IT IS commonly accepted by directors that upon settlement of tax matters with the Inland Revenue Board (IRB) or Royal Malaysian Customs (RMCD), that is where the matter ends and the directors are usually of the opinion that they have discharged their fiduciary responsibility to the company.
Is this correct? Not necessarily. The question that directors have to ask is whether as agents or trustees of the company, have they got the best settlement for the company?
In the event the settlement with the tax authorities is not favourable and may have been done for the sake of expediency, or without exploring all the avenues available to the company, the directors can be challenged on the grounds whether they have exercised reasonable care, skill, and diligence with the knowledge, skill, and experience which may be reasonably expected of a director having the same responsibilities; and any additional knowledge, skill, and experience which the director in fact has.
Duty and responsibility of directors under the company law
A director shall at all times exercise his powers for a proper purpose and in good faith in the best interest of the company. He must at all times consider the interests of the company and no one else’s, not even his own or the interests of the tax authorities.
Where there is a dispute with the tax authorities, and the company’s position is defendable based on either the professional judgment of the directors, or together with the advice from tax experts, professionals, it is the responsibility of the directors to make the best judgment for the proper purpose and in good faith in the best interest of the company. Ultimately, the directors are responsible for the decision. While directors may delegate their authorities to others, they cannot abdicate their responsibility and should at all times exercise collective oversight.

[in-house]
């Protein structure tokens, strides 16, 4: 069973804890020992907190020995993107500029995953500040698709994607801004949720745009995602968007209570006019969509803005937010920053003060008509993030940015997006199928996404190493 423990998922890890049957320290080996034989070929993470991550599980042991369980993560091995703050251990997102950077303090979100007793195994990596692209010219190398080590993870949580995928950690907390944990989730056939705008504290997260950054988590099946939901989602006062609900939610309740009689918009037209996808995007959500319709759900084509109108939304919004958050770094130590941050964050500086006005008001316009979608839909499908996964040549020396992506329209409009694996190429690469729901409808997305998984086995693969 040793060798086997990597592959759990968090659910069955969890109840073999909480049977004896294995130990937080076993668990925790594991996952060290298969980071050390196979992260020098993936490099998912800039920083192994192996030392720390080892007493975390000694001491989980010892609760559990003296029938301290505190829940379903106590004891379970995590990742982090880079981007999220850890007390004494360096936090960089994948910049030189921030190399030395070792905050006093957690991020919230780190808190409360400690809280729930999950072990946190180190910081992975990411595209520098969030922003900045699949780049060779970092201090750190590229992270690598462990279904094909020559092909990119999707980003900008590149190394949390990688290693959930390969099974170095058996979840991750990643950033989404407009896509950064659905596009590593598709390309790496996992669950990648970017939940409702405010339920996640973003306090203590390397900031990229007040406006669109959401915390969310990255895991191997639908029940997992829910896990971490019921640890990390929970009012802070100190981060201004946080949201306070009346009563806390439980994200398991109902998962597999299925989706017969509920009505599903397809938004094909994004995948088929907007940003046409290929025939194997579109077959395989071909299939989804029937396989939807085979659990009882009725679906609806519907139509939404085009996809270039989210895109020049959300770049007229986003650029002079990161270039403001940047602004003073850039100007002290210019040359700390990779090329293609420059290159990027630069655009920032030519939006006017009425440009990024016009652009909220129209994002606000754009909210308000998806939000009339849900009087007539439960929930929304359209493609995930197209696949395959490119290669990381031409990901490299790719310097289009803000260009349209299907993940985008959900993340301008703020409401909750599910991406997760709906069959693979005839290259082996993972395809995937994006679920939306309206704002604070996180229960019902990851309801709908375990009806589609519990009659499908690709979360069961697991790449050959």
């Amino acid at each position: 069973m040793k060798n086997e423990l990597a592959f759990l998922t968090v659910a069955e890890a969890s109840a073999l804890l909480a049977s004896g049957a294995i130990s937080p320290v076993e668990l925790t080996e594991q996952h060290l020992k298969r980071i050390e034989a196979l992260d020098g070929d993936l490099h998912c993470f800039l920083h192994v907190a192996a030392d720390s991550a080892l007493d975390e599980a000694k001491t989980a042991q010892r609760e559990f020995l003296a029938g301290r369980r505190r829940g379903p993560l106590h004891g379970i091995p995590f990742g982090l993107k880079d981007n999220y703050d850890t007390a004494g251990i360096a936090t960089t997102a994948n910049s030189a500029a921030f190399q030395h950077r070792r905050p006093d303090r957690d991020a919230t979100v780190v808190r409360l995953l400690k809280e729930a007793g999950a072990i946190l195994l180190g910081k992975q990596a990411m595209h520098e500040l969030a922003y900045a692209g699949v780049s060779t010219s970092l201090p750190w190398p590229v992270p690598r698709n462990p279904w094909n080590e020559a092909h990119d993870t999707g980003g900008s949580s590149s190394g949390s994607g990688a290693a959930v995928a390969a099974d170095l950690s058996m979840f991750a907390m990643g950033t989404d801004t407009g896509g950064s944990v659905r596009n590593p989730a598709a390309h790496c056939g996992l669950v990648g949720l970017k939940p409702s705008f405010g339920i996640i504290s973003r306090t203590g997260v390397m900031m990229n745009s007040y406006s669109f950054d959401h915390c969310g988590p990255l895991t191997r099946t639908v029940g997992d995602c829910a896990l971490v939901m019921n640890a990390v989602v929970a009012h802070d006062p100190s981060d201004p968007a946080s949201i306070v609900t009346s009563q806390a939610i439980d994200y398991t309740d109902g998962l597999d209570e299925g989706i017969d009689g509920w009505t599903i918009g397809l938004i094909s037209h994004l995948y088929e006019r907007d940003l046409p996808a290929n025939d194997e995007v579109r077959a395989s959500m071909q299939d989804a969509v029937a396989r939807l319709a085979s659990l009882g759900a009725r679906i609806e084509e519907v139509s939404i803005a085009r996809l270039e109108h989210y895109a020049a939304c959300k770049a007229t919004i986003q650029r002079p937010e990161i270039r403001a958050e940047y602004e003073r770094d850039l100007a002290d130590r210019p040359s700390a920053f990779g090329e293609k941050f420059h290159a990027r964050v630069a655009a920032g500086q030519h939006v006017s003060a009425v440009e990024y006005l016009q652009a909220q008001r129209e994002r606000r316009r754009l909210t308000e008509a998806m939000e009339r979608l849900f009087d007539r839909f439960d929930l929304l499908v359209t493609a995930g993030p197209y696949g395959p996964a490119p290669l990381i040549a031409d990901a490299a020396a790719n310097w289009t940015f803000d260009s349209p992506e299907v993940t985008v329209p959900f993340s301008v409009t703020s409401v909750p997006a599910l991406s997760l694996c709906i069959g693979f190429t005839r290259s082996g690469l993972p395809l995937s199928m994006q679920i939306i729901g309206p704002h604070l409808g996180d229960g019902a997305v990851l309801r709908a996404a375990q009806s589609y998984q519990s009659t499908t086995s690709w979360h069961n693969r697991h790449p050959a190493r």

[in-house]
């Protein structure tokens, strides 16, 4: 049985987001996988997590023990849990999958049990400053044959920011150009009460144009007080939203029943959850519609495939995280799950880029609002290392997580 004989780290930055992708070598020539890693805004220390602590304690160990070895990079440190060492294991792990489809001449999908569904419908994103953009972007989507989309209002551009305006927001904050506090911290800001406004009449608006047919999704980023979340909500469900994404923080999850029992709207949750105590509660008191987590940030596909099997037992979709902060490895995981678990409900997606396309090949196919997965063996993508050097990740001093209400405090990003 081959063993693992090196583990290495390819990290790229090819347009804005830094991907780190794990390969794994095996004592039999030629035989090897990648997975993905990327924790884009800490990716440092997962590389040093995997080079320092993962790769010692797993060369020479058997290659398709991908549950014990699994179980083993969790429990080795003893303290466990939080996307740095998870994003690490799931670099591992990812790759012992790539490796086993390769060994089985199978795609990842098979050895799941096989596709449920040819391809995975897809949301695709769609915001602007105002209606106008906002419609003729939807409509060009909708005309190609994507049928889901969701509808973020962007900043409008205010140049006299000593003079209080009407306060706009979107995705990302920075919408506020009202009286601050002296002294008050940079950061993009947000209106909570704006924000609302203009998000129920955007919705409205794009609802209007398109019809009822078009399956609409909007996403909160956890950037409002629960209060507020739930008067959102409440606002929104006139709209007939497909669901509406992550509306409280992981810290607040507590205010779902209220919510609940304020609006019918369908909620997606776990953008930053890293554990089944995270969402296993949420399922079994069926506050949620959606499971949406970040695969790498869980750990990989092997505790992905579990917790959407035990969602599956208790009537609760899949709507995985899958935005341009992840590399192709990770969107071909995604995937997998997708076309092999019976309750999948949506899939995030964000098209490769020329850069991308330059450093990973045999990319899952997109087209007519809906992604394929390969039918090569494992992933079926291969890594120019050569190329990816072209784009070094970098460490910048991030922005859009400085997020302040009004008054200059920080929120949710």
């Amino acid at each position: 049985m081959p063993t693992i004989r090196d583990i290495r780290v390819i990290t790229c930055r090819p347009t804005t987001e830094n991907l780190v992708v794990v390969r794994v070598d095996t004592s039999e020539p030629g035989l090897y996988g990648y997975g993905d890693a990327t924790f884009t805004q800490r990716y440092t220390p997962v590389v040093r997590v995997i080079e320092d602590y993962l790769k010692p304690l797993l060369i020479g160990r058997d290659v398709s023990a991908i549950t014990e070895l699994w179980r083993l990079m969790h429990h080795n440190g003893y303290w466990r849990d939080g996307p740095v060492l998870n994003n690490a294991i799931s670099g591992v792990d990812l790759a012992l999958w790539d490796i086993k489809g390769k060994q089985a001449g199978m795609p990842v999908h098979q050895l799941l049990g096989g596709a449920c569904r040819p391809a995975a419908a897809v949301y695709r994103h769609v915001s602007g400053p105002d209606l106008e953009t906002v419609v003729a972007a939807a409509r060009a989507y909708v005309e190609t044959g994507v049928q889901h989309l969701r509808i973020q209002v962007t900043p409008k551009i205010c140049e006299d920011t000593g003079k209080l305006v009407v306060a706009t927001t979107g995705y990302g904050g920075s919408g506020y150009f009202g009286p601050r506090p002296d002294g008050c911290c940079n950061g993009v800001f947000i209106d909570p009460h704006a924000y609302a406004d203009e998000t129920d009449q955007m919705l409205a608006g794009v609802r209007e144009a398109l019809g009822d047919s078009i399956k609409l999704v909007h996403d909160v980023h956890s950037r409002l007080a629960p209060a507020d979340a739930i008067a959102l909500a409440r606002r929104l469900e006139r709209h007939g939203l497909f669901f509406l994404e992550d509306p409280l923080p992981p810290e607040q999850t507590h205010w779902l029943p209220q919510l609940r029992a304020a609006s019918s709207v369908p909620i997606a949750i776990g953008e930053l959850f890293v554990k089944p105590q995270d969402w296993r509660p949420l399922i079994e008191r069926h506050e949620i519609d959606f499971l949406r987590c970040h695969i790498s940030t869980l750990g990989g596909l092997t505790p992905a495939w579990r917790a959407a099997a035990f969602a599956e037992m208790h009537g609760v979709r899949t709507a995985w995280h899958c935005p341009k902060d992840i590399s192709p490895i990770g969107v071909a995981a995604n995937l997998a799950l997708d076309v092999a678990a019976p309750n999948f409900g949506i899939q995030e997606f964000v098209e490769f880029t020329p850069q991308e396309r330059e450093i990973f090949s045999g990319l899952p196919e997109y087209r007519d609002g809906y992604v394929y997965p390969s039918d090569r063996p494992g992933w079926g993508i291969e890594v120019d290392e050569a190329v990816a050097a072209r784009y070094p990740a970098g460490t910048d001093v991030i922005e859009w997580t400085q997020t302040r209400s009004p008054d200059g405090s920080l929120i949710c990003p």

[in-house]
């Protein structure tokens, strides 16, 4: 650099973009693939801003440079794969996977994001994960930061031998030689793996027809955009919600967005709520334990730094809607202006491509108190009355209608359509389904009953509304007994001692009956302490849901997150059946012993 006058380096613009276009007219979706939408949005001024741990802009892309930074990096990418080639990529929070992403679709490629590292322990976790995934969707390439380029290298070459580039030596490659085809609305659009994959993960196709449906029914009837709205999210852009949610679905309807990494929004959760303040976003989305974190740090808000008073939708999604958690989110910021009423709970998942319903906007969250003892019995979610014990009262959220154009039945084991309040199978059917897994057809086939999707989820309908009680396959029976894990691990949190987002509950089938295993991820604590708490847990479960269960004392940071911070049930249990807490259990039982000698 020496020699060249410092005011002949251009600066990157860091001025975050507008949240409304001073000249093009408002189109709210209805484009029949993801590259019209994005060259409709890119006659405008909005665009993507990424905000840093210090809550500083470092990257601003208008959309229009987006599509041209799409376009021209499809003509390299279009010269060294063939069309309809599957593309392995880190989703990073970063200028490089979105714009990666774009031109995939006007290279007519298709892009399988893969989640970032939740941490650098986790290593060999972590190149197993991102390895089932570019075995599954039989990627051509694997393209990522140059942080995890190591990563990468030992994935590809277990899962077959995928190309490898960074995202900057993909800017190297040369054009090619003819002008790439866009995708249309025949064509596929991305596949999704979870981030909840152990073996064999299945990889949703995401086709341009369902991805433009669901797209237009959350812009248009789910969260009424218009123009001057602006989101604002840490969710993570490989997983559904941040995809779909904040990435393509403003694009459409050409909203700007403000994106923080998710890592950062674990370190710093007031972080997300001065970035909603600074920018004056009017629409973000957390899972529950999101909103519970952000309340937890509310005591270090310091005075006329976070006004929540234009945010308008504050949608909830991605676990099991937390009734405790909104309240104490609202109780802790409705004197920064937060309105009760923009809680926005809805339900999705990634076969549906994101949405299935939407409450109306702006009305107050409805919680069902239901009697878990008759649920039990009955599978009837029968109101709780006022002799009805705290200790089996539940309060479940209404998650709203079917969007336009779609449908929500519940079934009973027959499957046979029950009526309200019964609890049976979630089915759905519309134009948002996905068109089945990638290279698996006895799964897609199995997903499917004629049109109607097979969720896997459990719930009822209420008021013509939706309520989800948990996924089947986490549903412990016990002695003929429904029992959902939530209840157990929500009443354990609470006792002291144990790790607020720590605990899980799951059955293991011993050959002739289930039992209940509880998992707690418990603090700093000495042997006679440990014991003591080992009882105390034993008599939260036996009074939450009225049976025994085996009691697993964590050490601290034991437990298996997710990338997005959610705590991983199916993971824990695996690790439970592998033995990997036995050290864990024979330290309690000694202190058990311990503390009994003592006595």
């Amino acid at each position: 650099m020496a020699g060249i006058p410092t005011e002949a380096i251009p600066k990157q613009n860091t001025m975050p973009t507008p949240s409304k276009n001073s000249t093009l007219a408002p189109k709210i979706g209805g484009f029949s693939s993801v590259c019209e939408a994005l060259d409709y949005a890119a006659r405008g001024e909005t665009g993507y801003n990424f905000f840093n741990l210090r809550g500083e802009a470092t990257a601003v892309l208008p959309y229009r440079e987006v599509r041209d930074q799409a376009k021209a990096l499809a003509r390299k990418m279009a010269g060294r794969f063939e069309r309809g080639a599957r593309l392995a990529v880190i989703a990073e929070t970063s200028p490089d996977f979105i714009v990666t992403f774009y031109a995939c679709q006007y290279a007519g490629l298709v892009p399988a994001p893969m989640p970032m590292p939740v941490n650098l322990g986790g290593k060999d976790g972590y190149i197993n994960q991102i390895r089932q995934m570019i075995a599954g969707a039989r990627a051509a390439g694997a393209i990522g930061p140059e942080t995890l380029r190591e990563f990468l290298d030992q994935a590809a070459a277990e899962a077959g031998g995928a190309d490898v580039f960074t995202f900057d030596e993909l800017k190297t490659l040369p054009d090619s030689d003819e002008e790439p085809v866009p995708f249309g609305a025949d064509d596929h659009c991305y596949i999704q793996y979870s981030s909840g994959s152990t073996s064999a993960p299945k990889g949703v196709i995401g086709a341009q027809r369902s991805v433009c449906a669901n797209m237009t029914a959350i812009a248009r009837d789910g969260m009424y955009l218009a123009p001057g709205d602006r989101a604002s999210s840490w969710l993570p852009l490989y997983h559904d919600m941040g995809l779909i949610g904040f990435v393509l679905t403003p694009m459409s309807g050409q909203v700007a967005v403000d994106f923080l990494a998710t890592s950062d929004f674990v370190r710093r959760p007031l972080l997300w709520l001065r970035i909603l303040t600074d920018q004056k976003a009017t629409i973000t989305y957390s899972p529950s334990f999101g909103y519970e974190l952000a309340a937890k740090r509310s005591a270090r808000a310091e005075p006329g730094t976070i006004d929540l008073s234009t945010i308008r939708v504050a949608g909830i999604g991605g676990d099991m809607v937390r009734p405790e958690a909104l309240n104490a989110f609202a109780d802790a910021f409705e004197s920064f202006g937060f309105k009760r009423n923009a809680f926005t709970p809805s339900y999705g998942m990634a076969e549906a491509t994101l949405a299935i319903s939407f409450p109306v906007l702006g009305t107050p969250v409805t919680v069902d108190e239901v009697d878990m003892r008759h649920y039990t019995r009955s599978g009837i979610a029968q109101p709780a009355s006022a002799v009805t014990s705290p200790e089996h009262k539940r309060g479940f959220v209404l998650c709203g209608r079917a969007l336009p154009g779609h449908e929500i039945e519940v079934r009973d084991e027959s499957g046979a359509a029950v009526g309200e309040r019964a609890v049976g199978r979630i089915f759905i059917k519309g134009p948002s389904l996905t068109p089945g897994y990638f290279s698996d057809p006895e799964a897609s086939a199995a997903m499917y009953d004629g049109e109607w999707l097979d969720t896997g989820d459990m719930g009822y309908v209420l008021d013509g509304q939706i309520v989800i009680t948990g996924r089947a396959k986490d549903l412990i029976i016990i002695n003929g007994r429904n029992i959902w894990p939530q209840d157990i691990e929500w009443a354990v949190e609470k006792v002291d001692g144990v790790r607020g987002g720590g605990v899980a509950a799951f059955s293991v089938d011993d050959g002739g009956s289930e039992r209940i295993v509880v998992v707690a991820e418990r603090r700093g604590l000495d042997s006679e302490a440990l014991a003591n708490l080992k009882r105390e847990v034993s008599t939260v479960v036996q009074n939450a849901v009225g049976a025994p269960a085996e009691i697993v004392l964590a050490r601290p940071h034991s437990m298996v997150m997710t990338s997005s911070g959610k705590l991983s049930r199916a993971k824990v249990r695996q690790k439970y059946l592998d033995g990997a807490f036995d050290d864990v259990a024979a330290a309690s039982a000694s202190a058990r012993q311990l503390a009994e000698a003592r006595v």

What should directors do?
The first and foremost responsibility of directors is to ensure that the company complies with the regulatory requirements under the tax laws. At the same time, they have to ensure that they do not overpay or underpay taxes. Any company that complies with good governance, all stakeholders’ interests, especially shareholders’, should be taken into account when decisions on taxes are made.
It is important to reiterate that when tax disputes with tax authorities are being negotiated and subsequently settled, the directors have to make sure that they have discharged their fiduciary responsibility of exercising reasonable care, skill and diligence.
If a settlement is arrived where there are alternative arguments which could have resulted in lower taxes, the directors have a responsibility to explore all options to the fullest extent before the settlement is reached. Otherwise, there is a danger that the shareholders could challenge the decision of the directors.
It is time for directors to take greater responsibility on tax matters as underpaying or overpaying taxes in a settlement with the tax authorities does not relieve them from their ultimate responsibility to act in good faith in the best interest of the company.
This article is contributed by Thannees Tax Consulting Services Sdn Bhd managing director SM Thanneermalai (www.thannees.com).